Anesthesia prevents auditory perceptual learning.

Détails

ID Serval
serval:BIB_C5066933EE18
Type
Article: article d'un périodique ou d'un magazine.
Collection
Publications
Titre
Anesthesia prevents auditory perceptual learning.
Périodique
Anesthesiology
Auteur(s)
Aberg K.C., Albrecht E., Tartaglia E.M., Farron A., Soom P., Herzog M.H.
ISSN
1528-1175[electronic]
Statut éditorial
Publié
Date de publication
2009
Volume
111
Numéro
5
Pages
1010-1015
Langue
anglais
Résumé
BACKGROUND: An auditory perceptual learning paradigm was used to investigate whether implicit memories are formed during general anesthesia. METHODS: Eighty-seven patients who had an American Society of Anesthesiologists physical status of I-III and were scheduled to undergo an elective surgery with general anesthesia were randomly assigned to one of two groups. One group received auditory stimulation during surgery, whereas the other did not. The auditory stimulation consisted of pure tones presented via headphones. The Bispectral Index level was maintained between 40 and 50 during surgery. To assess learning, patients performed an auditory frequency discrimination task after surgery, and comparisons were made between the groups. General anesthesia was induced with thiopental and maintained with a mixture of fentanyl and sevoflurane. RESULTS: There was no difference in the amount of learning between the two groups (mean +/- SD improvement: stimulated patients 9.2 +/- 11.3 Hz, controls 9.4 +/- 14.1 Hz). There was also no difference in initial thresholds (mean +/- SD initial thresholds: stimulated patients 31.1 +/- 33.4 Hz, controls 28.4 +/- 34.2 Hz). These results suggest that perceptual learning was not induced during anesthesia. No correlation between the bispectral index and the initial level of performance was found (Pearson r = -0.09, P = 0.59). CONCLUSION: Perceptual learning was not induced by repetitive auditory stimulation during anesthesia. This result may indicate that perceptual learning requires top-down processing, which is suppressed by the anesthetic.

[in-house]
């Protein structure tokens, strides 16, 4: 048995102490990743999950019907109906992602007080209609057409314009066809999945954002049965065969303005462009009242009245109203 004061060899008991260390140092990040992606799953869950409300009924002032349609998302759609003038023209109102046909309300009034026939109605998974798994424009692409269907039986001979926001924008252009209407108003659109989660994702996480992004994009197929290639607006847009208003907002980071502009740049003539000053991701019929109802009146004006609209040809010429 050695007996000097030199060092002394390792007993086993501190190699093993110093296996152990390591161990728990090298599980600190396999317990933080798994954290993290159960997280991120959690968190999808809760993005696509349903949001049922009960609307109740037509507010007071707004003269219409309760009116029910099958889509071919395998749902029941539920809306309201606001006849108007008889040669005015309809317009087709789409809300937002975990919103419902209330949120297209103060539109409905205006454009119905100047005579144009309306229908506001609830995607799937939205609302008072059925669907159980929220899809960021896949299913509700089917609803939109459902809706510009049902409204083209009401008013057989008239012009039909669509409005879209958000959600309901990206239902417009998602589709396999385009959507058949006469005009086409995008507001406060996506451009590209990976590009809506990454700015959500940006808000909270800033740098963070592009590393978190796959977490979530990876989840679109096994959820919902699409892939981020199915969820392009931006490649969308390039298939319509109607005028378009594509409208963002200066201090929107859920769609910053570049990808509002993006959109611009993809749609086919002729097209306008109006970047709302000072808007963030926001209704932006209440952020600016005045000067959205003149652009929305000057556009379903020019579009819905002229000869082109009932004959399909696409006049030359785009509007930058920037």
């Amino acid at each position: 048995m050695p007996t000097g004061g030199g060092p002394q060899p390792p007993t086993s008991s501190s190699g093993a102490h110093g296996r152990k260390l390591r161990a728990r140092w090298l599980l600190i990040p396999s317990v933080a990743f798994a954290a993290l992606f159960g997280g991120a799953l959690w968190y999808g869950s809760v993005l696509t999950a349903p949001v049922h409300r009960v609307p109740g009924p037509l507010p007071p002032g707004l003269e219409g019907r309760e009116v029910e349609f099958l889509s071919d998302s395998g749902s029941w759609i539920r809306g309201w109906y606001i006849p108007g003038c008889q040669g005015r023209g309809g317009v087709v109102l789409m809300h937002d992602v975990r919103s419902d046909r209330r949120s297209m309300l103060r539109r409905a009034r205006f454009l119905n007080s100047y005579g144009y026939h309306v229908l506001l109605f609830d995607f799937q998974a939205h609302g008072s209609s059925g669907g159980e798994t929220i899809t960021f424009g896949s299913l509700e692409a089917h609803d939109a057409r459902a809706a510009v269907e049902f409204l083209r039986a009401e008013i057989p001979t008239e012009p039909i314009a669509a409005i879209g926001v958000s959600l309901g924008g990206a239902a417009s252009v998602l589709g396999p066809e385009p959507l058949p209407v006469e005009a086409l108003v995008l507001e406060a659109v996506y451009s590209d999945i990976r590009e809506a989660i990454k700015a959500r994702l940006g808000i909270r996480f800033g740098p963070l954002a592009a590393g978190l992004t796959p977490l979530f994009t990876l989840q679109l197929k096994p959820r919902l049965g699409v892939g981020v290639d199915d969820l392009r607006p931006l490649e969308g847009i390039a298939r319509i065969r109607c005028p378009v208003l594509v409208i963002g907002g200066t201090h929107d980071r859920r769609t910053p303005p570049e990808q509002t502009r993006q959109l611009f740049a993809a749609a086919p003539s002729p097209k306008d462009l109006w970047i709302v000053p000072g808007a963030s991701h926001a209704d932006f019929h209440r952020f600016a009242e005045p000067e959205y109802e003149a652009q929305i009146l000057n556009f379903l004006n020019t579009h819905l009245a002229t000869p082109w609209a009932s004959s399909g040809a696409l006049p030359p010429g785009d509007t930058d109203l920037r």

Mots-clé
Implicit Memory, Cortical Reorganization, General-Anesthesia, Declarative Memory, Discrimination, Consciousness, Cortex, Sleep, Responses, Propofol
Pubmed
Web of science
Open Access
Oui
Création de la notice
12/11/2009 17:07
Dernière modification de la notice
20/08/2019 16:40
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